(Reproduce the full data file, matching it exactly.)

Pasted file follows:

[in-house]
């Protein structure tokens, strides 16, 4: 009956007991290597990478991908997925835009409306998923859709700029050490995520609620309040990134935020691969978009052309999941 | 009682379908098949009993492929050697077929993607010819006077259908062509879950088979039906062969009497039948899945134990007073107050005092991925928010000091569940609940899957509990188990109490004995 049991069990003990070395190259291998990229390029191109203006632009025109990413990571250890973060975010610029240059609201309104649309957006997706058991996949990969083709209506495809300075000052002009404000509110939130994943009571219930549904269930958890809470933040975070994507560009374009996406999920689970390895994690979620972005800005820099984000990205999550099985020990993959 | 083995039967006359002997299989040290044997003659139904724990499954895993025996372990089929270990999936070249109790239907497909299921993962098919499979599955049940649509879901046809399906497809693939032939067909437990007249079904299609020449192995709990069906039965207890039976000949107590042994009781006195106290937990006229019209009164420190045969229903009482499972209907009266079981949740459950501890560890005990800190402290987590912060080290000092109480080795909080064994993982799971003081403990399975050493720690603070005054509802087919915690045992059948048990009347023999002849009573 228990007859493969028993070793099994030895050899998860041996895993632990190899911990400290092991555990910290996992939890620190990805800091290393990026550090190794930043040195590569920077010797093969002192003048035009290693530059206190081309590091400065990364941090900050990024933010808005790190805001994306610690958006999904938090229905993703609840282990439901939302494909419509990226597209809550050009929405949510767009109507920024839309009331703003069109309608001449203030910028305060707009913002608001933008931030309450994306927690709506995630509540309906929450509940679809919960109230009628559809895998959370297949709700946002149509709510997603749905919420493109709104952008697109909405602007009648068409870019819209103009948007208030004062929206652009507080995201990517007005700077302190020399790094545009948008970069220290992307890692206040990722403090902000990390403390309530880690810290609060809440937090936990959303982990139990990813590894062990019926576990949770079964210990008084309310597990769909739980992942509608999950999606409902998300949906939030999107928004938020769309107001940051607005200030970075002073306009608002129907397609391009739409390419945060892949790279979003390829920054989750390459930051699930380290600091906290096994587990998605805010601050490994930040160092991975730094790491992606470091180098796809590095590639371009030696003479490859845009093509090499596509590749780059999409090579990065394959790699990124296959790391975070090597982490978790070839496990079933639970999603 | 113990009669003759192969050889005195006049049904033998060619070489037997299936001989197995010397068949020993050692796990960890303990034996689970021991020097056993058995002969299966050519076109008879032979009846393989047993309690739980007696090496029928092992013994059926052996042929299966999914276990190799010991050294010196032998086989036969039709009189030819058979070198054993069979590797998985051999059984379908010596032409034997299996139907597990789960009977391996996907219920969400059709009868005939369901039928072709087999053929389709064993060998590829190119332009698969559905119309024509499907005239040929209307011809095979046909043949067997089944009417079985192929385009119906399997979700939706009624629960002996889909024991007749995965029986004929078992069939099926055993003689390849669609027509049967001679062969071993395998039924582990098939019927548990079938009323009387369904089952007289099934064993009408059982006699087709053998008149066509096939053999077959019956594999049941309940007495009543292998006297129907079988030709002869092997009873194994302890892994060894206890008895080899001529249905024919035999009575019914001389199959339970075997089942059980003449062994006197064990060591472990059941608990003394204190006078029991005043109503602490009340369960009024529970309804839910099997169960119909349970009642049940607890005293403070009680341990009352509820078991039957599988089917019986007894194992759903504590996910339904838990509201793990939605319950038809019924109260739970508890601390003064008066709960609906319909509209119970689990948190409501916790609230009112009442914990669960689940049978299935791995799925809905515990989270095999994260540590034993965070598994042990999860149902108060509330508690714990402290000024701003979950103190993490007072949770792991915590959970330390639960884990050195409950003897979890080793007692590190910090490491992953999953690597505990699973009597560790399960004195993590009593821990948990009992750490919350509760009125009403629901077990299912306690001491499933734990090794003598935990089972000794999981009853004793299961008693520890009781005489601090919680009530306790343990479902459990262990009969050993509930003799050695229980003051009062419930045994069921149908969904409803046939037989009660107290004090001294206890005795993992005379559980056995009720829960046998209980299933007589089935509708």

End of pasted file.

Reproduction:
[in-house]
């Protein structure tokens, strides 16, 4: 009956007991290597990478991908997925835009409306998923859709700029050490995520609620309040990134935020691969978009052309999941 | 009682379908098949009993492929050697077929993607010819006077259908062509879950088979039906062969009497039948899945134990007073107050005092991925928010000091569940609940899957509990188990109490004995 049991069990003990070395190259291998990229390029191109203006632009025109990413990571250890973060975010610029240059609201309104649309957006997706058991996949990969083709209506495809300075000052002009404000509110939130994943009571219930549904269930958890809470933040975070994507560009374009996406999920689970390895994690979620972005800005820099984000990205999550099985020990993959 | 083995039967006359002997299989040290044997003659139904724990499954895993025996372990089929270990999936070249109790239907497909299921993962098919499979599955049940649509879901046809399906497809693939032939067909437990007249079904299609020449192995709990069906039965207890039976000949107590042994009781006195106290937990006229019209009164420190045969229903009482499972209907009266079981949740459950501890560890005990800190402290987590912060080290000092109480080795909080064994993982799971003081403990399975050493720690603070005054509802087919915690045992059948048990009347023999002849009573 228990007859493969028993070793099994030895050899998860041996895993632990190899911990400290092991555990910290996992939890620190990805800091290393990026550090190794930043040195590569920077010797093969002192003048035009290693530059206190081309590091400065990364941090900050990024933010808005790190805001994306610690958006999904938090229905993703609840282990439901939302494909419509990226597209809550050009929405949510767009109507920024839309009331703003069109309608001449203030910028305060707009913002608001933008931030309450994306927690709506995630509540309906929450509940679809919960109230009628559809895998959370297949709700946002149509709510997603749905919420493109709104952008697109909405602007009648068409870019819209103009948007208030004062929206652009507080995201990517007005700077302190020399790094545009948008970069220290992307890692206040990722403090902000990390403390309530880690810290609060809440937090936990959303982990139990990813590894062990019926576990949770079964210990008084309310597990769909739980992942509608999950999606409902998300949906939030999107928004938020769309107001940051607005200030970075002073306009608002129907397609391009739409390419945060892949790279979003390829920054989750390459930051699930380290600091906290096994587990998605805010601050490994930040160092991975730094790491992606470091180098796809590095590639371009030696003479490859845009093509090499596509590749780059999409090579990065394959790699990124296959790391975070090597982490978790070839496990079933639970999603 | 113990009669003759192969050889005195006049049904033998060619070489037997299936001989197995010397068949020993050692796990960890303990034996689970021991020097056993058995002969299966050519076109008879032979009846393989047993309690739980007696090496029928092992013994059926052996042929299966999914276990190799010991050294010196032998086989036969039709009189030819058979070198054993069979590797998985051999059984379908010596032409034997299996139907597990789960009977391996996907219920969400059709009868005939369901039928072709087999053929389709064993060998590829190119332009698969559905119309024509499907005239040929209307011809095979046909043949067997089944009417079985192929385009119906399997979700939706009624629960002996889909024991007749995965029986004929078992069939099926055993003689390849669609027509049967001679062969071993395998039924582990098939019927548990079938009323009387369904089952007289099934064993009408059982006699087709053998008149066509096939053999077959019956594999049941309940007495009543292998006297129907079988030709002869092997009873194994302890892994060894206890008895080899001529249905024919035999009575019914001389199959339970075997089942059980003449062994006197064990060591472990059941608990003394204190006078029991005043109503602490009340369960009024529970309804839910099997169960119909349970009642049940607890005293403070009680341990009352509820078991039957599988089917019986007894194992759903504590996910339904838990509201793990939605319950038809019924109260739970508890601390003064008066709960609906319909509209119970689990948190409501916790609230009112009442914990669960689940049978299935791995799925809905515990989270095999994260540590034993965070598994042990999860149902108060509330508690714990402290000024701003979950103190993490007072949770792991915590959970330390639960884990050195409950003897979890080793007692590190910090490491992953999953690597505990699973009597560790399960004195993590009593821990948990009992750490919350509760009125009403629901077990299912306690001491499933734990090794003598935990089972000794999981009853004793299961008693520890009781005489601090919680009530306790343990479902459990262990009969050993509930003799050695229980003051009062419930045994069921149908969904409803046939037989009660107290004090001294206890005795993992005379559980056995009720829960046998209980299933007589089935509708």